Gloss – teen romance, fashion and feminism in the 1960s
‘Gloss’ by Marilyn Kaye follows the self-discovery of four interns at a fashion magazine for young girls. Get ready for a gripping, easy read that shines a light on sixties sexism!
I was in a bad mood, browsing the titles at my local library and oddly craving your cliché teen romance book. I saw Gloss on the shelves, checked out the typography of the title and dived straight in to discover fashion in the early 1960s, the rise of feminism and some wild life lessons. This read is not just for fashion lovers.
I’ll shared what I learnt, but first, here’s a quick plot summary:
Gloss is a popular magazine of 1963 for young girls. A group of interns are heading to the HQ in Manhattan, New York to experience the workings of the magazine and help make Gloss perfectly perfect for its target audience. The story is told through the perspectives of four diverse characters:
- Sherry is your perfect Southern girl; she is neutral, near-engaged and plans to go to college before becoming a housewife. But don’t worry! Soon, she discovers her passion…
- Allison dreams of the Greenwich Village life. But someone’s style is just their style, not who they are as a person.
- Pamela is cheerfully labelled by all those around her as a ‘slut’ (see Mookychick’s article on slutshaming). She dreams of exciting affairs and having a sugar daddy.
- Donna doesn’t even want to be at Gloss, but she also needs to escape a terrible life.
The writing style is fast, relaxed and appropriate to the time. Gloss is definitely an easy read that gives you satisfactory fluff moments and also gets you rooting for these young women!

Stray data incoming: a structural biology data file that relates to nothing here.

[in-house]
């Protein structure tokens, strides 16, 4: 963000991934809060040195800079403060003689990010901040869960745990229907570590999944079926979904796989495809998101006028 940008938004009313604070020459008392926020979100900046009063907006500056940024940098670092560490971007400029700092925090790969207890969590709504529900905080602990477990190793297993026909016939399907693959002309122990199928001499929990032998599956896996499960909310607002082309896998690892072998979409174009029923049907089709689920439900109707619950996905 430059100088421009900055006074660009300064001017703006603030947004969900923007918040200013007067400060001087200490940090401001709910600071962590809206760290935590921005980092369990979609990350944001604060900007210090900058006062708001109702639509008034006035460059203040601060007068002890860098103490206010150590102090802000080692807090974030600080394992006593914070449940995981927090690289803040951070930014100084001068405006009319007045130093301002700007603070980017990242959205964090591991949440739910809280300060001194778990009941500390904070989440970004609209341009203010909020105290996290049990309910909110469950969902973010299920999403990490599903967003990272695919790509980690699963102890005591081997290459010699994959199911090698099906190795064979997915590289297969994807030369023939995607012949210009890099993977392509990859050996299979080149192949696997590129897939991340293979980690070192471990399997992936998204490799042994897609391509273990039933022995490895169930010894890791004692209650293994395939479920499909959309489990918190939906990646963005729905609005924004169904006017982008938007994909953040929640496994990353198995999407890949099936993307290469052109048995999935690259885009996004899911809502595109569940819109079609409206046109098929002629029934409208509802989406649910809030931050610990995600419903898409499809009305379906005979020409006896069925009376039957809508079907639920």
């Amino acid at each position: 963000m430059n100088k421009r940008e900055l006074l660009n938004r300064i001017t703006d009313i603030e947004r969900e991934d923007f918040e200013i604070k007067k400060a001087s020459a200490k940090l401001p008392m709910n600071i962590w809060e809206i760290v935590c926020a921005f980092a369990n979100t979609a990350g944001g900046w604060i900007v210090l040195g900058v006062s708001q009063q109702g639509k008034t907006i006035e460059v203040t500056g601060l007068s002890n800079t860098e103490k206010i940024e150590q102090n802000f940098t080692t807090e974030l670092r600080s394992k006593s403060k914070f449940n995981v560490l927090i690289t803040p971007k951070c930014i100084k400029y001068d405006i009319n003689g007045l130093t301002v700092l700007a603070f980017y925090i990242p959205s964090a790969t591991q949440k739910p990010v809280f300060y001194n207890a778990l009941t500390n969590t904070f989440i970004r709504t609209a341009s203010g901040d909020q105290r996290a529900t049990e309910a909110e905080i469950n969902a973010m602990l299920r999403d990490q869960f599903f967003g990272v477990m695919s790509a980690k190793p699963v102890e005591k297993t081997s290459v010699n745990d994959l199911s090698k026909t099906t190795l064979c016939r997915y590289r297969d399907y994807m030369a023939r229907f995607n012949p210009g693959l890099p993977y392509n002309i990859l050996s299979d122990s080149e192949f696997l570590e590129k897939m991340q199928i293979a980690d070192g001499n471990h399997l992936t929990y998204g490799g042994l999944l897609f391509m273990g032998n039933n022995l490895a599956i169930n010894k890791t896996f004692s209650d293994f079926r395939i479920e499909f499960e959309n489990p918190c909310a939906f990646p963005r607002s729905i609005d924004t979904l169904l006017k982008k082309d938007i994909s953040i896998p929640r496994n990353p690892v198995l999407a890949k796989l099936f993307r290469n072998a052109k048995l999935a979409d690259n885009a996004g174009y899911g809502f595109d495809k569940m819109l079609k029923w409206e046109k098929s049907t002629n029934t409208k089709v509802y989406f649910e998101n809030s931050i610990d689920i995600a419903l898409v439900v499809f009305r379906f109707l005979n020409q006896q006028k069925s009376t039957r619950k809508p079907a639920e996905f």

Marilyn Kaye hops between multiple character viewpoints as you move through the book. This doesn’t stop characters becoming established individuals to the reader. By the end, you can tell which character you are from the first sentence of a flipped perspective.
So, what have I learnt from reading Gloss?
- Don’t judge a book by its cover
It’s a really over-used phrase but definitely applies to this book. As you get to know the characters, they’re not who you thought they were at the start. I was captivated by the smooth transitions between the sharply contrasting (and mooky) characters; normally when perspectives change in books I tend to get annoyed…
- Everyday feminism
To be a feminist you don’t have to admin an intersectional feminist Instagram. Feminism starts in how you react to being denied something with the obious reason being because you are a woman. It’s important to know that each small step counts. In Gloss this can be regularly seen in the treatment of the female staff at the magazine; assistants that shouldn’t be in management and being treated like pieces of meat. This brings me on to…
- Being grateful for the rights we have gained – and to keep fighting till we reach equality
I couldn’t get over the fact that for most girls in the 1960s the main goal was to become a house wife: this is what they were expected to be. Never do I want to imagine a day where I would have to quit my own passions. We have come so far and yet we have so far to go. We have to keep and fighting and remember that small steps are better than none at all.
- Everyone has problems
Each girl in the book has something they have to face, and the other girls don’t know this. Everyone you know could be putting a gloss on things. With Gloss you get to see how someone else faces the world.